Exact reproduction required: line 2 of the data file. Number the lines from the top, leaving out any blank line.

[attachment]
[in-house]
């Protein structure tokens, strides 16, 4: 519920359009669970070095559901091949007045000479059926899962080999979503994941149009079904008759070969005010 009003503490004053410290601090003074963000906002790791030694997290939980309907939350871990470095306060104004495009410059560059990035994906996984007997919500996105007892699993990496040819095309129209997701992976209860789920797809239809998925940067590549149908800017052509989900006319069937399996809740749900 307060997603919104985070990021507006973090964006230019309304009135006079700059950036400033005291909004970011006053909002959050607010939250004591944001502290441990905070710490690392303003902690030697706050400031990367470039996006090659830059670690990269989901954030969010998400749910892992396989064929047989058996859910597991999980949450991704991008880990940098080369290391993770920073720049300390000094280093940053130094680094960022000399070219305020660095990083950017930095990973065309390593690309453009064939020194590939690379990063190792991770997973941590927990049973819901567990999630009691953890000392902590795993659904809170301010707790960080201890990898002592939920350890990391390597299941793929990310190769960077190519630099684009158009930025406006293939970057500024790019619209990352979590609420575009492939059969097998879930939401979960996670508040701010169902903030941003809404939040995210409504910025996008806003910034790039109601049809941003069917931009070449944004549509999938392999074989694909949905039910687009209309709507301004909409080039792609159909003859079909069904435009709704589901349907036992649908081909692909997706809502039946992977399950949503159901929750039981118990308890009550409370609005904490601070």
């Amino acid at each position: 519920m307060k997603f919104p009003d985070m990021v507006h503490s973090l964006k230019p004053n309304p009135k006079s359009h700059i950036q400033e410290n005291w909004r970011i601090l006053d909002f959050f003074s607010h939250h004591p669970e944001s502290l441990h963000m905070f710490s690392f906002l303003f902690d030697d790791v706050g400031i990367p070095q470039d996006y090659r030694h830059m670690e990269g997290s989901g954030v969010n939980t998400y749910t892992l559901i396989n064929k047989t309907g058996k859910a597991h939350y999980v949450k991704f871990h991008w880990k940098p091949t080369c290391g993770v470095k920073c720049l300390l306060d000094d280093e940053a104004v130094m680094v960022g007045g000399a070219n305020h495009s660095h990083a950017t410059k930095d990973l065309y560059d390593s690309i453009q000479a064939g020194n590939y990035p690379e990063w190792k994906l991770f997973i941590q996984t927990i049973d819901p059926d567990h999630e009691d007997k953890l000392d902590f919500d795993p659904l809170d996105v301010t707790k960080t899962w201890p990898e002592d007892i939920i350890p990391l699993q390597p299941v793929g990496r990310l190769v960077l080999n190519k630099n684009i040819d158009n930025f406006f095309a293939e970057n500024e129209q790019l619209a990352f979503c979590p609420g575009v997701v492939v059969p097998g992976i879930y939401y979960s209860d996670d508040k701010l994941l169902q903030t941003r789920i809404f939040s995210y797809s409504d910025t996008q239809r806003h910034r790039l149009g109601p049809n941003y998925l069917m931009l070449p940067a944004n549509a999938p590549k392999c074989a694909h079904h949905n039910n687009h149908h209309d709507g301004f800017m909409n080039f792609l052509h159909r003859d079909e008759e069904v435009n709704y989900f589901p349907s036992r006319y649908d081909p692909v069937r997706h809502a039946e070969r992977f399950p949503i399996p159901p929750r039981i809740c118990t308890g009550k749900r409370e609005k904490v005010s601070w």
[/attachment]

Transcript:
């Protein structure tokens, strides 16, 4: 519920359009669970070095559901091949007045000479059926899962080999979503994941149009079904008759070969005010 009003503490004053410290601090003074963000906002790791030694997290939980309907939350871990470095306060104004495009410059560059990035994906996984007997919500996105007892699993990496040819095309129209997701992976209860789920797809239809998925940067590549149908800017052509989900006319069937399996809740749900 307060997603919104985070990021507006973090964006230019309304009135006079700059950036400033005291909004970011006053909002959050607010939250004591944001502290441990905070710490690392303003902690030697706050400031990367470039996006090659830059670690990269989901954030969010998400749910892992396989064929047989058996859910597991999980949450991704991008880990940098080369290391993770920073720049300390000094280093940053130094680094960022000399070219305020660095990083950017930095990973065309390593690309453009064939020194590939690379990063190792991770997973941590927990049973819901567990999630009691953890000392902590795993659904809170301010707790960080201890990898002592939920350890990391390597299941793929990310190769960077190519630099684009158009930025406006293939970057500024790019619209990352979590609420575009492939059969097998879930939401979960996670508040701010169902903030941003809404939040995210409504910025996008806003910034790039109601049809941003069917931009070449944004549509999938392999074989694909949905039910687009209309709507301004909409080039792609159909003859079909069904435009709704589901349907036992649908081909692909997706809502039946992977399950949503159901929750039981118990308890009550409370609005904490601070």